‘Hands-On’ Experiences in Exhibition Galleries Help Visitors Make a Personal Connection To People of the Revolution
YORKTOWN, Va. – From innovative computer-based interactives to intriguing touchable objects, “test your knowledge” question panels and fiber-optic displays, the new American Revolution Museum at Yorktown exhibition galleries offer an array of hands-on experiences that engage visitors in making a personal connection to the Revolutionary period.
In response to COVID-19 safety precautions, some of the hands-on interactives and displays may be unavailable.
British Colonial America in 1763, an interactive map that displays colonial demographics, is the first of seven computer interactives located within the galleries. Personal Stories of the Revolution, featuring actors in period attire who portray 20 different people of the Revolution, is illustrated with images of artifacts connected to their lives and incorporates a personality quiz. Battles of the Revolutionary War provides information and locations on more than 150 battles and skirmishes of the American Revolution. Battle Game allows visitors, using a touch table, to command troops during the battles of Cowpens, Camden or Kings Mountain in South Carolina. U.S. Constitution and Bill of Rights presents question-and-answer scenarios and a document explorer showing how the legacy of the Constitution and Bill of Rights applies to Americans today. A Liberty Tree, to be “planted” in early 2017, invites contributions from both museum and online visitors of their thoughts on liberty to display on lanterns hanging from its branches. The United States of America in 1791 is an interactive map that allows comparisons with the data from the 1763 map and shows migration patterns.
Throughout the galleries, visitors have the opportunity to touch reproductions of some of the 18th-century objects on exhibit, including an American Indian gorget, stove plate, cartridge box, British “Brown Bess” musket and cannon balls. Touchable reproductions of a tobacco crate, sugar nippers, cowry shells and shoe buckles accompany exhibits on economic and domestic aspects of the Revolutionary period. An operable stamp embosser marks paper with a 1765 tax stamp impression.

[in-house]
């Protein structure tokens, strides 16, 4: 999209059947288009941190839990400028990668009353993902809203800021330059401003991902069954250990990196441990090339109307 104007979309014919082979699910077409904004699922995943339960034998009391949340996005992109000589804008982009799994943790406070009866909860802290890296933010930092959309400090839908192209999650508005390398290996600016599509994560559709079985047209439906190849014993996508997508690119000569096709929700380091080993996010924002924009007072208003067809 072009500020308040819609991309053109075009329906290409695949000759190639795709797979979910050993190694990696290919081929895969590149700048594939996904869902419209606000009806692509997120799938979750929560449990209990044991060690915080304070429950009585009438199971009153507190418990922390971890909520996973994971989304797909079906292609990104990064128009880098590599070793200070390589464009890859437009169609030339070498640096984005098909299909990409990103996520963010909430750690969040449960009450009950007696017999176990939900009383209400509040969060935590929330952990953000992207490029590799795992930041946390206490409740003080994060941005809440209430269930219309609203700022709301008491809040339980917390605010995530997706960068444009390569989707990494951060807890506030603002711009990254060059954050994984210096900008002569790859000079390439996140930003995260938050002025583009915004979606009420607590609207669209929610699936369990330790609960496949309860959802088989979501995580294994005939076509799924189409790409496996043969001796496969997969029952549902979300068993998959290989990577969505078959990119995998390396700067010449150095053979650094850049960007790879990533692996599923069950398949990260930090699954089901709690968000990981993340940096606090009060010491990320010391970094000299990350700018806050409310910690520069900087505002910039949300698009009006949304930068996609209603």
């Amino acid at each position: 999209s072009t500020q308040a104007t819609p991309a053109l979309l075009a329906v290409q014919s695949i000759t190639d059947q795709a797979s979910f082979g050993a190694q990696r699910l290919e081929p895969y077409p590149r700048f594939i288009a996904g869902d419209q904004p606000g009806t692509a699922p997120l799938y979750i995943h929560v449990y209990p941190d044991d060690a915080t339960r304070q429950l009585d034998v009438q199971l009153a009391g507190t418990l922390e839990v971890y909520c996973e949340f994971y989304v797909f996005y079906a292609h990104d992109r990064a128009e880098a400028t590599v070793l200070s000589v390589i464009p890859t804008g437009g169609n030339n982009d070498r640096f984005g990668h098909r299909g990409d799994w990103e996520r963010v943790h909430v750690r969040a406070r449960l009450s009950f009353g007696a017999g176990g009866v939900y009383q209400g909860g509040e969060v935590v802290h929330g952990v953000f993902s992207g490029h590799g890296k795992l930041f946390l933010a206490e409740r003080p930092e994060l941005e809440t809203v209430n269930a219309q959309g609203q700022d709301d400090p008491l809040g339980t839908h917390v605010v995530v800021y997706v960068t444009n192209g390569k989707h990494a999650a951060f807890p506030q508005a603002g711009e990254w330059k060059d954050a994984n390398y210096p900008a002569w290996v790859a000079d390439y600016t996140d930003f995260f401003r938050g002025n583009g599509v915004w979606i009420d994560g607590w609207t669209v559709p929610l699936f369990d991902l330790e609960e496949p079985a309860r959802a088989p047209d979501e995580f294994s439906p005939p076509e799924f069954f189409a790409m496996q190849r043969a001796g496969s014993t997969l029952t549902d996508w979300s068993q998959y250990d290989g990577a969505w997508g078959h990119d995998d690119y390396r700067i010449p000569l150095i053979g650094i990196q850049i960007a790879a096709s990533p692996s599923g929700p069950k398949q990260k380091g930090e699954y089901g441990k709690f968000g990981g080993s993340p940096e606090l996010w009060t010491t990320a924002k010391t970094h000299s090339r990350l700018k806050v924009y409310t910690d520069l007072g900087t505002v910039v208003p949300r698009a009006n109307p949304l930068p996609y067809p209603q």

“Test your knowledge” exhibits, in which the answers to questions are revealed behind sliding panels, illuminate the background of a portrait of King George III, items imported from Britain prior to the Revolution, and the saga of James Forten, an African American who refused an offer to go to England after his capture by the British from an American warship. Visitors can compare the Articles of Confederation and the Constitution in a sliding panel exhibit and turn a wheel to compare methods of travel in the late-18th century with today.
Push-buttons on fiber-optic displays highlight sections of the Declaration of Independence pertaining to ideals, grievances and actions, and trace the routes to Yorktown traveled in 1781 by British, American and French armies.
The computer-based (or digital) interactives were produced by Cortina Productions of McLean and the mechanical exhibits by Design and Production of Lorton, working with media production, curatorial and exhibit services staff of the Jamestown-Yorktown Foundation, the Virginia state agency that administers the American Revolution Museum at Yorktown and Jamestown Settlement history museums.